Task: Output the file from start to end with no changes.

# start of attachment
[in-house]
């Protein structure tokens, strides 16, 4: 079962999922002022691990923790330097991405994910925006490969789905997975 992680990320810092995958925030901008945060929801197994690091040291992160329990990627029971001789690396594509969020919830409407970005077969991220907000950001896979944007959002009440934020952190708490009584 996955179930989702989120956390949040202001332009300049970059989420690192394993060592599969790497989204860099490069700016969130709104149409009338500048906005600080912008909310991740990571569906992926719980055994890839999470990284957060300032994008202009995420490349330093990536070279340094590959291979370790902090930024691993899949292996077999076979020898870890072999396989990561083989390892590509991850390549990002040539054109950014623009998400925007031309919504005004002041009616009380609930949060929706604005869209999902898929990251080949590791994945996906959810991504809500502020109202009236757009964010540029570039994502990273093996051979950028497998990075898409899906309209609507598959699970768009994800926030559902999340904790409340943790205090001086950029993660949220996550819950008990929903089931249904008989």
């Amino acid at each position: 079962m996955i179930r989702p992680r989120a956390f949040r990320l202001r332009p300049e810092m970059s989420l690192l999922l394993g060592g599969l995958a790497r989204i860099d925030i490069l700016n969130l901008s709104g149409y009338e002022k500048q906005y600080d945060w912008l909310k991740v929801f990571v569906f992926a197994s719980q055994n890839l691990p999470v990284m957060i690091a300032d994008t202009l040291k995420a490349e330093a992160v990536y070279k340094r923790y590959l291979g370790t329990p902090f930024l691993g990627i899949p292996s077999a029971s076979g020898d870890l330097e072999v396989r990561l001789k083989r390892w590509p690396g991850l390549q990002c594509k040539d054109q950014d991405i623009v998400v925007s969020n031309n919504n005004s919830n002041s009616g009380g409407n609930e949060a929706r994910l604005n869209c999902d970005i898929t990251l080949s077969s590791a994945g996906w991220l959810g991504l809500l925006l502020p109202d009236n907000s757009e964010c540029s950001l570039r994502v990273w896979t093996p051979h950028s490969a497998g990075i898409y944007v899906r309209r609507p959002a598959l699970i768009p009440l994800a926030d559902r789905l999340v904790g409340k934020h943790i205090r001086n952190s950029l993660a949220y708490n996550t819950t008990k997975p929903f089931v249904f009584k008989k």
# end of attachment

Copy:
[in-house]
């Protein structure tokens, strides 16, 4: 079962999922002022691990923790330097991405994910925006490969789905997975 992680990320810092995958925030901008945060929801197994690091040291992160329990990627029971001789690396594509969020919830409407970005077969991220907000950001896979944007959002009440934020952190708490009584 996955179930989702989120956390949040202001332009300049970059989420690192394993060592599969790497989204860099490069700016969130709104149409009338500048906005600080912008909310991740990571569906992926719980055994890839999470990284957060300032994008202009995420490349330093990536070279340094590959291979370790902090930024691993899949292996077999076979020898870890072999396989990561083989390892590509991850390549990002040539054109950014623009998400925007031309919504005004002041009616009380609930949060929706604005869209999902898929990251080949590791994945996906959810991504809500502020109202009236757009964010540029570039994502990273093996051979950028497998990075898409899906309209609507598959699970768009994800926030559902999340904790409340943790205090001086950029993660949220996550819950008990929903089931249904008989």
């Amino acid at each position: 079962m996955i179930r989702p992680r989120a956390f949040r990320l202001r332009p300049e810092m970059s989420l690192l999922l394993g060592g599969l995958a790497r989204i860099d925030i490069l700016n969130l901008s709104g149409y009338e002022k500048q906005y600080d945060w912008l909310k991740v929801f990571v569906f992926a197994s719980q055994n890839l691990p999470v990284m957060i690091a300032d994008t202009l040291k995420a490349e330093a992160v990536y070279k340094r923790y590959l291979g370790t329990p902090f930024l691993g990627i899949p292996s077999a029971s076979g020898d870890l330097e072999v396989r990561l001789k083989r390892w590509p690396g991850l390549q990002c594509k040539d054109q950014d991405i623009v998400v925007s969020n031309n919504n005004s919830n002041s009616g009380g409407n609930e949060a929706r994910l604005n869209c999902d970005i898929t990251l080949s077969s590791a994945g996906w991220l959810g991504l809500l925006l502020p109202d009236n907000s757009e964010c540029s950001l570039r994502v990273w896979t093996p051979h950028s490969a497998g990075i898409y944007v899906r309209r609507p959002a598959l699970i768009p009440l994800a926030d559902r789905l999340v904790g409340k934020h943790i205090r001086n952190s950029l993660a949220y708490n996550t819950t008990k997975p929903f089931v249904f009584k008989k």